clock menu more-arrow no yes

Filed under:

Jumbo Package: Gump Day!

New, 79 comments

The future of Alabama’s running back group looks bright

Mississippi State vs Alabama Photo by UA Athletics/Collegiate Images/Getty Images

— Another running back, freshman Jase McClellan was another topic of discussion. Defensive lineman DJ Dale said he’s been impressed from the very beginning. “Like he’s been here for a while,” Dale said. “He looks just like the old guys, and they’ve been doing a good job of coaching him up.”

— Forristall said McClellan “really stepped up as of late.” With all the roster uncertainty, young guys have seen more reps, Forristall said. The five-star prospect has yet to get a carry in a game but has impressed in practice. “He runs really, really hard, that’s the first thing that jumps off when you watch Jase play, he runs hard,” Forristall said. “And he does a great job of finishing, even in practice, and that’s going to pay off in games when he starts to get more and more carries. That guy’s really developed and I’m proud of the way he practices.”

AL.com has a roundup of quotes from player interviews yesterday. Overall, I like the enthusiasm and team spirit that these guys all seem to be radiating.

Interestingly, Freshman RB Jase McClellan has been getting name-dropped a lot around the internet as a guy who’s really stepping up with Trey Sanders going out for the season. Which, just a few weeks ago, freshman Roydell Williams came into the game to get carries before McClellan did.

Regardless of who gets the playing time this year, I’m excited for the two of them as a duo in the future. In terms of style, Williams is more of a tough, choppy, runner like Josh Jacobs or Mark Ingram who excels in tight spaces, while McClellan is more of an explosive glider who can gobble up a whole bunch of yards in a hurry.

“A while back my bumper was ripped off while my truck was getting worked on, towed somewhere,” Dickerson said. Couldn’t really figure out what happened to it, but to be safe to me and other drivers, I decided to take it off because it was a hazard and the railroad tie was a cost-effective method to keep some sort of bumper-esque device on the front of my truck.”

Two more bolts secured a “BAMA” license plate in place.

Where one finds a spare railroad tie was a question left unanswered.

But it falls in line with the Dickerson brand.

Want to ingratiate yourself with an audience of Alabama football fans? Put a railroad tie on your truck to take the place of a bumper. Landon Dickerson really is aiming to be a Tide icon.

Two seasons ago, Alabama alumni produced four 100-yard rushing games – two apiece for Henry and Ingram.

Last year, that number ballooned to 18 – six for Henry, five for Jacobs, four for Ingram and three for Drake.

Out of the 50 100-yard rushing games in the NFL this season, Alabama backs account for 12 – five for Henry (the most in the NFL), three for Harris, two for Drake and two for Jacobs. The closest alumni collection to that so far is Georgia’s six 100-yard rushing games in 2020 by Nick Chubb, Todd Gurley, Sony Michel and D’Andre Swift.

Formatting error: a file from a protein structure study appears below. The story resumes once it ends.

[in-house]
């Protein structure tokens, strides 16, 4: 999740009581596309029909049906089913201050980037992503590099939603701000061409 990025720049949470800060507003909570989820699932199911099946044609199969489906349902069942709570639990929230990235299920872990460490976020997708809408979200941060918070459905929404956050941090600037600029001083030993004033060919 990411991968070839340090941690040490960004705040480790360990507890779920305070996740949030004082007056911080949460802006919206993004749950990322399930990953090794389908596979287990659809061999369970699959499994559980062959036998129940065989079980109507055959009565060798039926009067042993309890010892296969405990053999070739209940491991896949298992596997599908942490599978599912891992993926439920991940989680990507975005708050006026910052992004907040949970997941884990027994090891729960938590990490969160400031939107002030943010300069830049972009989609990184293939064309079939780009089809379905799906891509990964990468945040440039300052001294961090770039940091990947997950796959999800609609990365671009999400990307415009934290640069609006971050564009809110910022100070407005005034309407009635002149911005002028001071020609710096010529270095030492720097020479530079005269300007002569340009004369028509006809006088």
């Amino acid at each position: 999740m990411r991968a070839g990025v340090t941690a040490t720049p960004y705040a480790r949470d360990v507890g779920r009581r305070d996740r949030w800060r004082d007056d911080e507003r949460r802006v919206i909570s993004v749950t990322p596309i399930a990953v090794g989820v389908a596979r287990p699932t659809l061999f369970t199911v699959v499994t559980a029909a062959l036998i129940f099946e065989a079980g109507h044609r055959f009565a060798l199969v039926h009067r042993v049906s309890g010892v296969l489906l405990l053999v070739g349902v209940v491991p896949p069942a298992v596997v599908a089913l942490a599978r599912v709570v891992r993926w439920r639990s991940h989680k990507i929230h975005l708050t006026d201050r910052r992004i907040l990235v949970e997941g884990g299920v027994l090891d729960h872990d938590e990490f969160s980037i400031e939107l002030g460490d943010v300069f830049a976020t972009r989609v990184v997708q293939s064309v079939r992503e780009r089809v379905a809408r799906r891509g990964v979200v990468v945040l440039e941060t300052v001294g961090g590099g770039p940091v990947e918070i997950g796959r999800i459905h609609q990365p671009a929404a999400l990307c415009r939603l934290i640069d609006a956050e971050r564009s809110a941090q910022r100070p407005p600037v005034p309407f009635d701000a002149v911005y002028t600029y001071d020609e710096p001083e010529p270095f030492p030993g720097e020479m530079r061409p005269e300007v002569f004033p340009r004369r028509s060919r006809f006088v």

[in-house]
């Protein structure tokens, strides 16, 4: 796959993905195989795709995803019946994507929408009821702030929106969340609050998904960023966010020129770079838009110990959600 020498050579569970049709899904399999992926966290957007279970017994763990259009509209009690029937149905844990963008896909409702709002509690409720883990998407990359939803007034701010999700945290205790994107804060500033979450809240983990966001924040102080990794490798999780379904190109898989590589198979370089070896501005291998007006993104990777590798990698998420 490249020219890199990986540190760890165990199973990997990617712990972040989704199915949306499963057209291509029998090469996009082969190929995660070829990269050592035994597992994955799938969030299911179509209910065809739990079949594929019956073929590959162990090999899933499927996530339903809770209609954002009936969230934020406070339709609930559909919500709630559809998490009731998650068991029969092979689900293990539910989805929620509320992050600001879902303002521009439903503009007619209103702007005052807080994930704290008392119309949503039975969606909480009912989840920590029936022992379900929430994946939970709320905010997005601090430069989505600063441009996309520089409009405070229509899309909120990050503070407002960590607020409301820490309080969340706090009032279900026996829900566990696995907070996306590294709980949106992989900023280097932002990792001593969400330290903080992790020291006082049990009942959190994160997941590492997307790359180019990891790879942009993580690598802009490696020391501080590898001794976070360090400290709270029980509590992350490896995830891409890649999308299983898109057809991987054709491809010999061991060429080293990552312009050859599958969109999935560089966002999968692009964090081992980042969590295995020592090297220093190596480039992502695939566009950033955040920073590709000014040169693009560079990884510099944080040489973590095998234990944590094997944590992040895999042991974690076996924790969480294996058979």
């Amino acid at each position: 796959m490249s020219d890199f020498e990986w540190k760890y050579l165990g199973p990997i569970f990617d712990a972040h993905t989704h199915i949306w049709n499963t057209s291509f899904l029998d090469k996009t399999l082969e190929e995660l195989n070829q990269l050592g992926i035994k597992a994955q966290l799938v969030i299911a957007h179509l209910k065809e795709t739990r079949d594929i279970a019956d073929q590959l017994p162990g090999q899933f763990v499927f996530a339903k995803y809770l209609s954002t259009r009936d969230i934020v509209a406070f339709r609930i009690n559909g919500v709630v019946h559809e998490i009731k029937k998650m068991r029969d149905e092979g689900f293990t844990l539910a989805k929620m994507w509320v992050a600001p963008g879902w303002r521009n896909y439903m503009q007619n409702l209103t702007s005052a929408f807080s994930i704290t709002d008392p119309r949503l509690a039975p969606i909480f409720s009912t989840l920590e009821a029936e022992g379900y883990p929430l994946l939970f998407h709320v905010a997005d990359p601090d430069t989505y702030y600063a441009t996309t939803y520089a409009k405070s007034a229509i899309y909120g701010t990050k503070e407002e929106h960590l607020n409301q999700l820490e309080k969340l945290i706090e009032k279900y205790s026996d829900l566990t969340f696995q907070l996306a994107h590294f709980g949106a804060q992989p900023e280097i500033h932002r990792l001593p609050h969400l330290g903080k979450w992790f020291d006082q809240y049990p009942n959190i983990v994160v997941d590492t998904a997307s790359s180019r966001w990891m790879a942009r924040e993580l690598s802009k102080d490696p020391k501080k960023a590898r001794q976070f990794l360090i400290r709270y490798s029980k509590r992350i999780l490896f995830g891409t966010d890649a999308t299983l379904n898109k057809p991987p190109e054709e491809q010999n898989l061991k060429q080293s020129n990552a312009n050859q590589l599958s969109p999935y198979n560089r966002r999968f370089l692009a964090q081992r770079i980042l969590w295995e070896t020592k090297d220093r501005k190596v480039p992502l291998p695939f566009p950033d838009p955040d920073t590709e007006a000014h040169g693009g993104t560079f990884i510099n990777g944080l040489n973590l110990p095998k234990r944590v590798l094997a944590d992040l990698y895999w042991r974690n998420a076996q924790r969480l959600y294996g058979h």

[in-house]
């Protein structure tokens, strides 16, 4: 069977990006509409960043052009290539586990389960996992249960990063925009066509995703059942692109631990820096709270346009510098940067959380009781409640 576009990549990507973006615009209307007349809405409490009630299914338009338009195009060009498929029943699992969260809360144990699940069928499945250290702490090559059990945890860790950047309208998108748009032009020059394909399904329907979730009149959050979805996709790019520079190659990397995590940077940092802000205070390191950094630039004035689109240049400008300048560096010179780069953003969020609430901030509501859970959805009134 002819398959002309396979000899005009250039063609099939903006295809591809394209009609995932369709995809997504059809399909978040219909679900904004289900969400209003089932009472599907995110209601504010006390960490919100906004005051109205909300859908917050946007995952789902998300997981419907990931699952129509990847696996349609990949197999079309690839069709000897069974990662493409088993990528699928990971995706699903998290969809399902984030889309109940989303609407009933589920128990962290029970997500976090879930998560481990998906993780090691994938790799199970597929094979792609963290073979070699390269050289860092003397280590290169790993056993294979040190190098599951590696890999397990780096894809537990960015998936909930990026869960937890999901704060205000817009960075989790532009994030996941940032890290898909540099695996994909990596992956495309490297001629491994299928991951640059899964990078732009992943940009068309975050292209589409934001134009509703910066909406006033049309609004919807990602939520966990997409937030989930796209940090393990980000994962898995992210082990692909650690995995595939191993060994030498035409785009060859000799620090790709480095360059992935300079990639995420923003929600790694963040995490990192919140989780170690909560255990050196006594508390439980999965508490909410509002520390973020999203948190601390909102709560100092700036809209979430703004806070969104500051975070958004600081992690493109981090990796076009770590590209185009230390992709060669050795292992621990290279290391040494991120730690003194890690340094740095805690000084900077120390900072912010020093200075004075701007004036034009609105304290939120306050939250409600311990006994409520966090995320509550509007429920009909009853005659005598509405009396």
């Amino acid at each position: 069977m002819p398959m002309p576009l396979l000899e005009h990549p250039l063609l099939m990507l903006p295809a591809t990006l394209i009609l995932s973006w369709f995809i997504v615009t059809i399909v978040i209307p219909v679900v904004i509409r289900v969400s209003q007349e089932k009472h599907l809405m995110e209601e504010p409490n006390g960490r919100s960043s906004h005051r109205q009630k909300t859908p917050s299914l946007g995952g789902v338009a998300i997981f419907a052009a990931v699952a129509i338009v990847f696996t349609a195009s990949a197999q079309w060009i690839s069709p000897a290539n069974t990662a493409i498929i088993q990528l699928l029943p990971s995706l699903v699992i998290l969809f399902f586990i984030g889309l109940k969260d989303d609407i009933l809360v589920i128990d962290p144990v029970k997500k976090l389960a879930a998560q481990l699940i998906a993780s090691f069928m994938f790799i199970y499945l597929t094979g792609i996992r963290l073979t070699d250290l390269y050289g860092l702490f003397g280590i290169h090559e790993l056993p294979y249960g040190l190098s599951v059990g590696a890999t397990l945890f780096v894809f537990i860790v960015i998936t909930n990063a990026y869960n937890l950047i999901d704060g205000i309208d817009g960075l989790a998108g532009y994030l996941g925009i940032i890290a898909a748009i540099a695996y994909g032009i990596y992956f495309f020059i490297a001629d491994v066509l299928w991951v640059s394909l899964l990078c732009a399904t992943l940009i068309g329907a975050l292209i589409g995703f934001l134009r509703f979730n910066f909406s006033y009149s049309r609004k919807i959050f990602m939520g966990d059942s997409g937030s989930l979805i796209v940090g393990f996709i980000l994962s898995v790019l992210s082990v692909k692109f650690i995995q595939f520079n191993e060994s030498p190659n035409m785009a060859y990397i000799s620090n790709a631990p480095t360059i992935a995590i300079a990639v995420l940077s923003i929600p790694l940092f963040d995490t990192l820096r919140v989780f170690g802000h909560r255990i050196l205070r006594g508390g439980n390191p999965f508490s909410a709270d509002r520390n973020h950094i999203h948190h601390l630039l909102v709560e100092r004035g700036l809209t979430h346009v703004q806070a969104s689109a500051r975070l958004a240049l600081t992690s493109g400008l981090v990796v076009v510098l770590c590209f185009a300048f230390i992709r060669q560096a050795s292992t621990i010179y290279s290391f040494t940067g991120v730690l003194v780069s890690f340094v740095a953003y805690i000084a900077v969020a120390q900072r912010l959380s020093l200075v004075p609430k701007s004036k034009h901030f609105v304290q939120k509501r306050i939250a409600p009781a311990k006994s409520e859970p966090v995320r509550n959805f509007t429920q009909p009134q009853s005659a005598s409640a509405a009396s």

While 100-yard games are old hat for Alabama’s other century runners, Harris had five offensive snaps of NFL experience before making his 2020 debut on Oct. 5 after a hand injury delayed the start to his season. He’s gone 3-for-6 on 100-yard games since, and he reached career highs on Sunday night even though the New England injury report listed his status as questionable because of chest and ankle injuries that had forced him out of the Patriots’ previous game.

Man, it seems like only yesterday that every single internet commenter in the USA was assuring me that all Alabama running backs are busts in the pros.

Seriously, check out Damien Harris:

Harris was probably the least-hyped starting running back of the Nick Saban era despite being a former 5-star recruit and obliterating the yards-per-carry stats of every single Saban running back not named Eddie Lacy. Congrats to him for taking his uber-consistent elite vision to the pros and immediately making an impact in New England.

Alabama running back Najee Harris is one of 20 semifinalists for the fourth annual Jason Witten Collegiate Man of the Year award, it was announced Tuesday. The award, presented by Albertsons and Tom Thumb, focuses primarily on a player’s leadership on and off the field.

One of the nation’s top running backs, Harris has accumulated 3,091 career rushing yards. He has overcome a challenging childhood in which he faced homelessness to become a vocal leader during the Alabama team’s social justice movement and one of the main voices for his university’s push towards a more unified campus. He has also been an active member in the Tuscaloosa community, recording nearly 50 hours of community service, highlighted by his volunteer efforts with the Alberta Head Start Unity Project.

Roll Najee Roll!

This is one of those kind of awards that mean little in the eyes of Twitter and national media, but ultimately mean so much more on the scale of life than a mere football achievement award.

Happy Gump Day, everyone!